So, I asked them on their support web page if they do ACR, as required by section 11(3) of The Privacy and Electronic Communications (EC Directive) Regulations 2003.
Before anyone starts talking of just pressing the red button (or whatever you do on an iPhone), the regulations require that the "subscriber" has the option to reject such calls, and the subscriber is not the same as the "user" and may be nowhere near the phone. This basically means the telco have to offer ACR (Anonymous Call Rejection). Thankfully the ICO seem to agree. I pursued this back in 2003 and got nowhere, apart from ICO confirming that the mobile companies were in breach and refusing to "exercise their enforcement function" when requested to do so by myself.
Now we have ADR, so this seems a perfect chance to try ADR from the consumer side. I really hope GiffGaff are not using the same bunch I had the misfortune to deal with last. Mind you, if they do, having been so unbelievably biased towards the customer last time, I would hope they are not hypercritical enough to treat me differently.
What is interesting is that I am almost seeing the point in ADR now! I can't for A&A, but for GiffGaff, so far, they are a shambles.
- I asked if they do ACR.
- They said no.
- I asked for a deadlock letter as this seemed to be the end of the matter and a deadlock, so they said to email a complaints email address.
- I did, and they replied saying they would answer in 5 days
- They did not
- I checked the old ticket raised which said it is closed, cannot be updated and to raise a new ticket. They had marked it "solved" which is clearly not the case.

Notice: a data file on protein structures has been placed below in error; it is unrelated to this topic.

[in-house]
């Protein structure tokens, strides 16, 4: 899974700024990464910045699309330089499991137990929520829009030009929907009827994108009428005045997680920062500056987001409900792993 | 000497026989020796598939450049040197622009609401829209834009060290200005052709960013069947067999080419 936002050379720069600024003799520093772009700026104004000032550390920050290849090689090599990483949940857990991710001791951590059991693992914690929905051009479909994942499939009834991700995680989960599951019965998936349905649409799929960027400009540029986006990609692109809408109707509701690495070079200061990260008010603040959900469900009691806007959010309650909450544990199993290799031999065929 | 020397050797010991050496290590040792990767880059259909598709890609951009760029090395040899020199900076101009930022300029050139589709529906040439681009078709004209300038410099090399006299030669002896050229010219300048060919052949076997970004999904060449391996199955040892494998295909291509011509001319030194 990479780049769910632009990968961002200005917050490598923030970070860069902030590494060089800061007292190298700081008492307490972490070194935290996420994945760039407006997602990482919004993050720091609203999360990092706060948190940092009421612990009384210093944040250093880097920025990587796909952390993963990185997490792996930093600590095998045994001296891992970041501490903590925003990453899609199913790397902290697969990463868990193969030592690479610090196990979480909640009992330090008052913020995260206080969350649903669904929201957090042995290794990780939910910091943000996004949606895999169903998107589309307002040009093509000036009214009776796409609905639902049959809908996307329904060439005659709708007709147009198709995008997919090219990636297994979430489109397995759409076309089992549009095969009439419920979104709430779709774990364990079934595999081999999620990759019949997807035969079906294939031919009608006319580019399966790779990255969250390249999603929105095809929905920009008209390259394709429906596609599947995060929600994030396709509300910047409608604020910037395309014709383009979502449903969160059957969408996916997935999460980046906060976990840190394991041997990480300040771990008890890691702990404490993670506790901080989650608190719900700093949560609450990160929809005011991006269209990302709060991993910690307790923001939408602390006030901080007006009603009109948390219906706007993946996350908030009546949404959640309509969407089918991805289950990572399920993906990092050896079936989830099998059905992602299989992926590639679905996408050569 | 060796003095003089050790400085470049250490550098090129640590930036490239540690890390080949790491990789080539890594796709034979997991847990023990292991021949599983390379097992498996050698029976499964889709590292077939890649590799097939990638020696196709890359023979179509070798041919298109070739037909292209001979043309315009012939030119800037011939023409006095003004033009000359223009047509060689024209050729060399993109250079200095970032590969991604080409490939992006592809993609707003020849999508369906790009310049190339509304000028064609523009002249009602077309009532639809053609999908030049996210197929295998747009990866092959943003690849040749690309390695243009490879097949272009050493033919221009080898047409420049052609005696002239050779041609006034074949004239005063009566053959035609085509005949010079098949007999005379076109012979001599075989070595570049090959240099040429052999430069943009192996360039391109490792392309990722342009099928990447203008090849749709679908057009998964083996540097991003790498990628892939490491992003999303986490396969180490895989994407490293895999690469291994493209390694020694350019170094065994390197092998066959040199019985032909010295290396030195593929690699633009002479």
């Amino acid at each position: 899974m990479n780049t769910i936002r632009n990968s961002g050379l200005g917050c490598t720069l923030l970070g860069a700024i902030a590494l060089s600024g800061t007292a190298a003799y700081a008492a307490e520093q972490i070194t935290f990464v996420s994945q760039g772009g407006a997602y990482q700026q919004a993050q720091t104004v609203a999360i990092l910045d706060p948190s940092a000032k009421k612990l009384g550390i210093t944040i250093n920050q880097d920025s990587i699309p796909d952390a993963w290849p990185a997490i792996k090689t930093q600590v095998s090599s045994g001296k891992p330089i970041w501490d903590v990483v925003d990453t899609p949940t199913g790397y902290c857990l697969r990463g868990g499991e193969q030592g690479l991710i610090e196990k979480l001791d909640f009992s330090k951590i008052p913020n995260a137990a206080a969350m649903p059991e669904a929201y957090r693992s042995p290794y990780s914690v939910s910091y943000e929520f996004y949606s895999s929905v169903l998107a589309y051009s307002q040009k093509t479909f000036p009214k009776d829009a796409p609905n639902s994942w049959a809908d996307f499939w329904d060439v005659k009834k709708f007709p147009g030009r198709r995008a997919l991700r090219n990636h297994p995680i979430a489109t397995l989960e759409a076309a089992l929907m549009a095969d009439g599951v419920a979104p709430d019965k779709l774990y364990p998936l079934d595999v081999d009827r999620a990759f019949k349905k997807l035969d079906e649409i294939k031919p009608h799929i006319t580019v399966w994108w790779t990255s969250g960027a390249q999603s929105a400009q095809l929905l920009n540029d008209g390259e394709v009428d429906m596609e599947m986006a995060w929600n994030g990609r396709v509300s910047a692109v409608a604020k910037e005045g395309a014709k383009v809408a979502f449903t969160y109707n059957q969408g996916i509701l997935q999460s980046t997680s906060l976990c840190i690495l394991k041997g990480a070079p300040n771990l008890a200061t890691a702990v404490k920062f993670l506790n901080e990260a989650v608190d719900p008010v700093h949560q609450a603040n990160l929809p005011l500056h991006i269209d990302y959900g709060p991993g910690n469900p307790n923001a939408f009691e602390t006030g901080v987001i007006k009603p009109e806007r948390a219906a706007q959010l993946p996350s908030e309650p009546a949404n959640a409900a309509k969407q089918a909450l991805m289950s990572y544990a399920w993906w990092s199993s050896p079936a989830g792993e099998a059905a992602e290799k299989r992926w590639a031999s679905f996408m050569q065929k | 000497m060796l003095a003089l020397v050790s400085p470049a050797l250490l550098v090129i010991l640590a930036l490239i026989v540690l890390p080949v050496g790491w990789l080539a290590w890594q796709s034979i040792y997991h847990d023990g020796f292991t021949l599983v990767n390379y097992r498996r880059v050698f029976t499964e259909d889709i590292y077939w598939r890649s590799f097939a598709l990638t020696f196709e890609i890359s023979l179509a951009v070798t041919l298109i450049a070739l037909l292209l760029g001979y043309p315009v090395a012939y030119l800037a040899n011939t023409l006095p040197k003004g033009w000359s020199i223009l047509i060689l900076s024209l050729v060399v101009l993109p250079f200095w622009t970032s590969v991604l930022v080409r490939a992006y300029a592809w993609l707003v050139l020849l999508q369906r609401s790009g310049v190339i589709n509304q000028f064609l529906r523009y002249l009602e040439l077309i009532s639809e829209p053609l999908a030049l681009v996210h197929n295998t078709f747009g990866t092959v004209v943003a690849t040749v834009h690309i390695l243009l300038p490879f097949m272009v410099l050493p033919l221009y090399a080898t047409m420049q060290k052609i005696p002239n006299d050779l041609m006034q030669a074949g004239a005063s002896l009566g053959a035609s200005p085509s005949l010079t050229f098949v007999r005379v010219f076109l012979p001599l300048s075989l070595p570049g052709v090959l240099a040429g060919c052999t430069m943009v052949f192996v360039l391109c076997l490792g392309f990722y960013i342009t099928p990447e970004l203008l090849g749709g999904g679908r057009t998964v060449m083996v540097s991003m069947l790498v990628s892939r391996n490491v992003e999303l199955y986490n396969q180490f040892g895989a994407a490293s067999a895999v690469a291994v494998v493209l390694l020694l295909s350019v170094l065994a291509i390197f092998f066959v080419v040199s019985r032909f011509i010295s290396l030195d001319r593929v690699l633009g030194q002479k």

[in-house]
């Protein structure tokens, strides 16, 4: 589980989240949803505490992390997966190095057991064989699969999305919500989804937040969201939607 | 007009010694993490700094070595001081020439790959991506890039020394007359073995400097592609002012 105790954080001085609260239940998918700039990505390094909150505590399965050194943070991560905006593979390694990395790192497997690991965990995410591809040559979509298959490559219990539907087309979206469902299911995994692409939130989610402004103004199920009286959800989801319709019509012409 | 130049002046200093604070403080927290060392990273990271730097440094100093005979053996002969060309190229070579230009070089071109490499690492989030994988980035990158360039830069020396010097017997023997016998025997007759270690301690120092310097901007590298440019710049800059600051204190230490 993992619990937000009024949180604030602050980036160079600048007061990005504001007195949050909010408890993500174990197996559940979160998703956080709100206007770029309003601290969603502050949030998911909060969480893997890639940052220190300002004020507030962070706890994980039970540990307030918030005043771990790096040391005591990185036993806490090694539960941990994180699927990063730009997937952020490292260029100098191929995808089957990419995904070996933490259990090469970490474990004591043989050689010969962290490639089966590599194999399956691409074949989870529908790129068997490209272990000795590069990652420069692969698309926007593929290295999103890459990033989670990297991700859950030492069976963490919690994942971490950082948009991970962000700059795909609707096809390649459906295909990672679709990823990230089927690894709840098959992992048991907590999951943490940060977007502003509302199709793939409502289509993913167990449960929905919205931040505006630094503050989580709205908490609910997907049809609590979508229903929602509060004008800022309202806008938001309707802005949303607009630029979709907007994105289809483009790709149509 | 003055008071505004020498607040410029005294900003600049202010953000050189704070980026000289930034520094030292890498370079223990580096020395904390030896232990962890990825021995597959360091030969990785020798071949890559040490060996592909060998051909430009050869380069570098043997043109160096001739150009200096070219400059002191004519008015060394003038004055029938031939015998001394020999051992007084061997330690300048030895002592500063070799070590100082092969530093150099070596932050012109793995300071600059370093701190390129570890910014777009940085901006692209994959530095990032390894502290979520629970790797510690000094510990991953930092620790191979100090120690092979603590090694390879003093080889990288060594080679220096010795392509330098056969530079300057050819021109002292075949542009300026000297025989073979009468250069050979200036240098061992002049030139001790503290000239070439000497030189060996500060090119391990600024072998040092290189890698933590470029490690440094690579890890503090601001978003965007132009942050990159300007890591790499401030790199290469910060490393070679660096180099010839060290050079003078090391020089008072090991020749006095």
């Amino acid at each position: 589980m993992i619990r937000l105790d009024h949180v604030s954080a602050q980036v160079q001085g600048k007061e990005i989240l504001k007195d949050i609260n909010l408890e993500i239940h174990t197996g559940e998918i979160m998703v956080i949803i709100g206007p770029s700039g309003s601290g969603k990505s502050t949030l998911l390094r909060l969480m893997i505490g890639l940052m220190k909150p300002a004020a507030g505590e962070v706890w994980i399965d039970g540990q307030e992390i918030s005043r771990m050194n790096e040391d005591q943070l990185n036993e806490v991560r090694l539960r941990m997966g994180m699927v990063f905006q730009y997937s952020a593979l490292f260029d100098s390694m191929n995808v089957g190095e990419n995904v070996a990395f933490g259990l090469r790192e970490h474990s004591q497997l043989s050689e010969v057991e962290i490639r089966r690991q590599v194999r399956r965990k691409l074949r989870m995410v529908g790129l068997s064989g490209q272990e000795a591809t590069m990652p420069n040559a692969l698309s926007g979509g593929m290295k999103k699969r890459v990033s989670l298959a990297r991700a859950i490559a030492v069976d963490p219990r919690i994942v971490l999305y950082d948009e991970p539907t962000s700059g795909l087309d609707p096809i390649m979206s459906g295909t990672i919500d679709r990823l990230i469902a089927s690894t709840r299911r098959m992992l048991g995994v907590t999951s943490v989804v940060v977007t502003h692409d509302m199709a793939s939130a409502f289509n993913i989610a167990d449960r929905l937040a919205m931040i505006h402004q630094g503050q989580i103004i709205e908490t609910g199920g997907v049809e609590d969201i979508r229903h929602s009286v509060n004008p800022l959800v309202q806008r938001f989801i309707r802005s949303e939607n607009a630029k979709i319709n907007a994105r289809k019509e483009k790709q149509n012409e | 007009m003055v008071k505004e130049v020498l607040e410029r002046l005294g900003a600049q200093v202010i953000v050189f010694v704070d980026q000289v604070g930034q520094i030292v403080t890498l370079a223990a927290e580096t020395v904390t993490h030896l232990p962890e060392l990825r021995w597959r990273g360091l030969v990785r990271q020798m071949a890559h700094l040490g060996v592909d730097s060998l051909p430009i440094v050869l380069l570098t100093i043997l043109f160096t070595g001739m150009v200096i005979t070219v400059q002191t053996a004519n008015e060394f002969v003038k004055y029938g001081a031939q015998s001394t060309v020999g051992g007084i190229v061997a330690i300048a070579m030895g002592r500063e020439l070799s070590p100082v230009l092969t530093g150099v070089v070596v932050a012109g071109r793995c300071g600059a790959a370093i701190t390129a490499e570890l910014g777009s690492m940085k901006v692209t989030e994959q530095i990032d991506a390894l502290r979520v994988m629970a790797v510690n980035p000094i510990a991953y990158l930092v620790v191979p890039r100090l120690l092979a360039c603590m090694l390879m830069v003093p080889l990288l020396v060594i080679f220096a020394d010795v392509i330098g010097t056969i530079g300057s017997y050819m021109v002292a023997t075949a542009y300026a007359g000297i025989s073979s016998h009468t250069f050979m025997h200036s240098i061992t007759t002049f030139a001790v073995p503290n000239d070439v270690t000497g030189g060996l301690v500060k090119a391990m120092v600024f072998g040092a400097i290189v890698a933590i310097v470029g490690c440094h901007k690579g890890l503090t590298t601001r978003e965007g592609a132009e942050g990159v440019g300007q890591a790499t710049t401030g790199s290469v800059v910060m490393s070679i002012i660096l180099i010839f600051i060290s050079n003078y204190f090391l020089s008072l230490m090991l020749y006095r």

- I raise a new ticket, explaining old ticket was closed, and asking again for deadlock letter.
- After a day or so I get a reply saying this is covered by an old ticket and to reply to that old ticket, the one I cannot reply to now.
- I have asked again, now for the forth time, for a deadlock letter, and added a complaint about being given the run around.
We'll see if ADR is, as it seems, a simply way to blackmail any telco in to caving in on any point that may otherwise cost them up to £350.
It will also be interesting to see what happens if the arbitrator orders them to actually provide ACR. If they can, then why the hell did they not before, i.e. 10 years ago when a law required them to. The regs do not even say it has to be a free service.
If they cannot, then what then? Would ADR insist on compensation? And what happens when, next month, I point out that the law still says they have to do ACR and take them to ADR again? Or hundreds of other people take them to ADR?
I have no idea how this is going to pan out - it seems crazy that I can, as an individual, cause a telco this much hassle. We'll see how it goes.
Update: Just got this from GiffGaff (3rd Nov)
"The law you have quoted is indeed correct, however, this law also states the anonymous call rejection is only required where it is available. As you have been advised already we do not offer this service and therefore it cannot be provided."
Err, no, the law says "Where a facility enabling the presentation of calling line identification prior to the call being established is available". Which means where I get CLI at all, which I do.
They also say "Our ADR provider is Offcom who can be contacted anytime through their own web site."